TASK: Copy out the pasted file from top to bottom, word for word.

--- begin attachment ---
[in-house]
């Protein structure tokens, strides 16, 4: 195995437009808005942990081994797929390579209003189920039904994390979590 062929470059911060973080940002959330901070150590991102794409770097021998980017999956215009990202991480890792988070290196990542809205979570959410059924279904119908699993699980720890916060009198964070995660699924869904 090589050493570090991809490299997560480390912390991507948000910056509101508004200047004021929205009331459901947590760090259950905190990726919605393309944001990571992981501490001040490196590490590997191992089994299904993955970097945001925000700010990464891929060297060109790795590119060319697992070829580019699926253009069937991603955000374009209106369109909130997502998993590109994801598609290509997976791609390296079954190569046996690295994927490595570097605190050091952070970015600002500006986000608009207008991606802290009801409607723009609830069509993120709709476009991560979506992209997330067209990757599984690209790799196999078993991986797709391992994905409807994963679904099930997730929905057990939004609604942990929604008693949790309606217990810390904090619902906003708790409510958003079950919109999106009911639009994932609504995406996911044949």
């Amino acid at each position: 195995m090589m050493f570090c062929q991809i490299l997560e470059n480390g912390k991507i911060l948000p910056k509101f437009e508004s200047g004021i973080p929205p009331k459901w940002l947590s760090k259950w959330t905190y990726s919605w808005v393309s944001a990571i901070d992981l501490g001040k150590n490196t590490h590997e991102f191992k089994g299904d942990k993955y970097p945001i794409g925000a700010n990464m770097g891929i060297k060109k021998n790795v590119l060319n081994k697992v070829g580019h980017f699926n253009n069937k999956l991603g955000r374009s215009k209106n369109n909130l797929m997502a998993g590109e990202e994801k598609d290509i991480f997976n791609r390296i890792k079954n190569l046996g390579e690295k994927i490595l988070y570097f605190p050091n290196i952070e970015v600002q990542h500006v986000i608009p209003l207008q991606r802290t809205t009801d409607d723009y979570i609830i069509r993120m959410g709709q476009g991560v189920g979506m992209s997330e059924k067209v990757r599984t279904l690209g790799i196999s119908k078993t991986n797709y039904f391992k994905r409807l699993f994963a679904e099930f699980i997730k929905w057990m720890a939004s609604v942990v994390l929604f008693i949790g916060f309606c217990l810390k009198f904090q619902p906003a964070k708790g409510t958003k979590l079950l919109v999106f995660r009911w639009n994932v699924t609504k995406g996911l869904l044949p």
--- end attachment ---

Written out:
[in-house]
């Protein structure tokens, strides 16, 4: 195995437009808005942990081994797929390579209003189920039904994390979590 062929470059911060973080940002959330901070150590991102794409770097021998980017999956215009990202991480890792988070290196990542809205979570959410059924279904119908699993699980720890916060009198964070995660699924869904 090589050493570090991809490299997560480390912390991507948000910056509101508004200047004021929205009331459901947590760090259950905190990726919605393309944001990571992981501490001040490196590490590997191992089994299904993955970097945001925000700010990464891929060297060109790795590119060319697992070829580019699926253009069937991603955000374009209106369109909130997502998993590109994801598609290509997976791609390296079954190569046996690295994927490595570097605190050091952070970015600002500006986000608009207008991606802290009801409607723009609830069509993120709709476009991560979506992209997330067209990757599984690209790799196999078993991986797709391992994905409807994963679904099930997730929905057990939004609604942990929604008693949790309606217990810390904090619902906003708790409510958003079950919109999106009911639009994932609504995406996911044949």
């Amino acid at each position: 195995m090589m050493f570090c062929q991809i490299l997560e470059n480390g912390k991507i911060l948000p910056k509101f437009e508004s200047g004021i973080p929205p009331k459901w940002l947590s760090k259950w959330t905190y990726s919605w808005v393309s944001a990571i901070d992981l501490g001040k150590n490196t590490h590997e991102f191992k089994g299904d942990k993955y970097p945001i794409g925000a700010n990464m770097g891929i060297k060109k021998n790795v590119l060319n081994k697992v070829g580019h980017f699926n253009n069937k999956l991603g955000r374009s215009k209106n369109n909130l797929m997502a998993g590109e990202e994801k598609d290509i991480f997976n791609r390296i890792k079954n190569l046996g390579e690295k994927i490595l988070y570097f605190p050091n290196i952070e970015v600002q990542h500006v986000i608009p209003l207008q991606r802290t809205t009801d409607d723009y979570i609830i069509r993120m959410g709709q476009g991560v189920g979506m992209s997330e059924k067209v990757r599984t279904l690209g790799i196999s119908k078993t991986n797709y039904f391992k994905r409807l699993f994963a679904e099930f699980i997730k929905w057990m720890a939004s609604v942990v994390l929604f008693i949790g916060f309606c217990l810390k009198f904090q619902p906003a964070k708790g409510t958003k979590l079950l919109v999106f995660r009911w639009n994932v699924t609504k995406g996911l869904l044949p």